The National Space Weather Program (NSWP) is a multi-agency Federal program whose goal is to mitigate the adverse effects of space weather by providing timely, accurate, and reliable space environment observation, specifications and forecasts. An effective National Space Weather Program requires a strong commitment to basic research in many areas of space-related science. Emphasis will be on understanding the fundamental physical processes that affect the state of the sun, magnetosphere, ionosphere, and upper atmosphere, focusing on answering research questions that will improve the ability to specify and predict conditions in the space environment. NSF-01-155
The National Institute of Mental Health (NIMH), National Institute of Child Health & Human Development (NICHD), and National Institute of Nursing Research (NINR) invite applications proposing studies of school-based and other community-centered prevention programs for adolescents and youth for the purpose of preventing the spread of Human Immunodeficiency Virus (HIV) infection. The purposes for this Request for Applications are to: 1) identify the community, school-system and parental attitudes and concerns associated with establishing the collaborative relationships necessary to plan and implement school-based and other community-centered intervention programs; 2) identify in-school factors such as teacher characteristics, peer influences, or the needs of special populations that are key to delivering developmentally appropriate and effective intervention programs; and 3) develop, implement, and evaluate school-based and other community centered HIV/Sexually Transmitted Disease (STD) preventive interventions. RFA-MH-02-007 (NIHG 09/21/01)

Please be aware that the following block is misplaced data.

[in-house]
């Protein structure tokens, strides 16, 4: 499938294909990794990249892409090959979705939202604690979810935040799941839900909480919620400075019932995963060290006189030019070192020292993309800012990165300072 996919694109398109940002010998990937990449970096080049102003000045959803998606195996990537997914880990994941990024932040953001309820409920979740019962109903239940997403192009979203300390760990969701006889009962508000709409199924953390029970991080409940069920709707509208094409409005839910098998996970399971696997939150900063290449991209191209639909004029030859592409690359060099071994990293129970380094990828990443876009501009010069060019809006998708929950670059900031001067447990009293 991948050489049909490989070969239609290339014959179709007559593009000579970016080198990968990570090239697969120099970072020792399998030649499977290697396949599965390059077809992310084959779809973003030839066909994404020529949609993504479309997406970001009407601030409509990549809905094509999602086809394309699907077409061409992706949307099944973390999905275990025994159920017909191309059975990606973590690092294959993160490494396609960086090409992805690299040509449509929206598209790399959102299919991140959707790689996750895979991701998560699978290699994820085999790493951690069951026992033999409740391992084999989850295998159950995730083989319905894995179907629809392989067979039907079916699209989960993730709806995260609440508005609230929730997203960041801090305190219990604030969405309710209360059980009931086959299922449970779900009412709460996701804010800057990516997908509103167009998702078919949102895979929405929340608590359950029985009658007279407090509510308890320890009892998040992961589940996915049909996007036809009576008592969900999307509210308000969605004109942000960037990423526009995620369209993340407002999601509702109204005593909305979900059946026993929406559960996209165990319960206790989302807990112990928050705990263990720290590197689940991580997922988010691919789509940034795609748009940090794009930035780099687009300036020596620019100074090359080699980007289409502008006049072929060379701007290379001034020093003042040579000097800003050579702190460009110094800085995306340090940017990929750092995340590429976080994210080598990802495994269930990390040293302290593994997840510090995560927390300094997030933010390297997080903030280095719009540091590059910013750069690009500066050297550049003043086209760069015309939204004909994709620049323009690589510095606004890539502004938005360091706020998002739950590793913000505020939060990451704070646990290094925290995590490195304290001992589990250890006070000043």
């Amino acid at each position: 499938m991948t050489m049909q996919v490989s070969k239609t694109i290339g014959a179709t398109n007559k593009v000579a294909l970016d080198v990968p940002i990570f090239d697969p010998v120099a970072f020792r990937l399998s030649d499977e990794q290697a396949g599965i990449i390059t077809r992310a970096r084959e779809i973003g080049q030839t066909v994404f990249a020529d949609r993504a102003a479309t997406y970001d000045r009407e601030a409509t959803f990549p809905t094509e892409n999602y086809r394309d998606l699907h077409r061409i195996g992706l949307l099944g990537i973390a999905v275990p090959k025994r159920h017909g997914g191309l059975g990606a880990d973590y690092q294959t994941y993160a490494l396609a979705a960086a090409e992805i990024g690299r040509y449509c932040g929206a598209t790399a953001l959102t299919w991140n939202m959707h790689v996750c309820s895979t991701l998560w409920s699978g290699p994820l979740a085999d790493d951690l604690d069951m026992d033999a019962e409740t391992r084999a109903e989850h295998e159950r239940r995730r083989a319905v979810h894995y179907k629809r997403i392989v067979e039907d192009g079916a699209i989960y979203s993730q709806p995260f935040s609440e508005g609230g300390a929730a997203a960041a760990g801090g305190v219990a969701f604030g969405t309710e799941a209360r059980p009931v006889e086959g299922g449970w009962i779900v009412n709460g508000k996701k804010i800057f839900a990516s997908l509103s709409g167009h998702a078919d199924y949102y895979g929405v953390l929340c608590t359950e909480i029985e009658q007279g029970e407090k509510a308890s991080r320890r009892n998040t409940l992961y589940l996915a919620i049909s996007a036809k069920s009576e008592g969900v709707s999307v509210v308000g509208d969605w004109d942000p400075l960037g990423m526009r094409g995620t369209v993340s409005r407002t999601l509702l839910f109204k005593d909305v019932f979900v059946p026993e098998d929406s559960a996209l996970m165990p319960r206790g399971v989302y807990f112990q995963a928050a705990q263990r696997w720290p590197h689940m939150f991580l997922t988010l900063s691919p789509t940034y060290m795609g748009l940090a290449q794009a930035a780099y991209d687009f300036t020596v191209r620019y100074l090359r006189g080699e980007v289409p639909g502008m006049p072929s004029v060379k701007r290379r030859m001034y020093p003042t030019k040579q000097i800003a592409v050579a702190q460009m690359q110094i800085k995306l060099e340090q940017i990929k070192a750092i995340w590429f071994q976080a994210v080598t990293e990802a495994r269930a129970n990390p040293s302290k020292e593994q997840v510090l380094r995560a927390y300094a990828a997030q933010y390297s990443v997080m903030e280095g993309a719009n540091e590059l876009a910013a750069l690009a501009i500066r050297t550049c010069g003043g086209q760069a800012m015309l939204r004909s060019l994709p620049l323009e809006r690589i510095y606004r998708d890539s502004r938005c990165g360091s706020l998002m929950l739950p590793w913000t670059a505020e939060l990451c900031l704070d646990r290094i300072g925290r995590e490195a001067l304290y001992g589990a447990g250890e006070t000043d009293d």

The Directorate for Biological Sciences (BIO) of the National Science Foundation (NSF) announces its intention to continue support of research to determine the function of all genes in the model plant Arabidopsis thaliana by the year 2010. Individual investigators or groups of investigators will be supported to conduct creative and innovative research designed to determine, using all available means, the function of a set of genes of the investigator's interest and choice. Also supported will be development of critical research tools for Arabidopsis functional genomics that enable a broad community of scientists to participate in the 2010 Project. NSF-01-162
The German Marshall Fund offers grants for research to improve the understanding of significant contemporary economic, political and social developments relating to Europe, European integration and relations between Europe and the United States. Projects should involve either comparative analysis of a specific issue in more than one country or the exploration of an issue in a single country in ways that can be expected to have relevance for other countries.
The Christine Mirzayan Internship Program of the National Academies is designed to engage graduate and postdoctoral science, engineering, medical, veterinary, business, and law students in science and technology policy and to familiarize them with the interactions between science, technology, and government. There are two sessions each year: January (12 weeks) and June (10 weeks).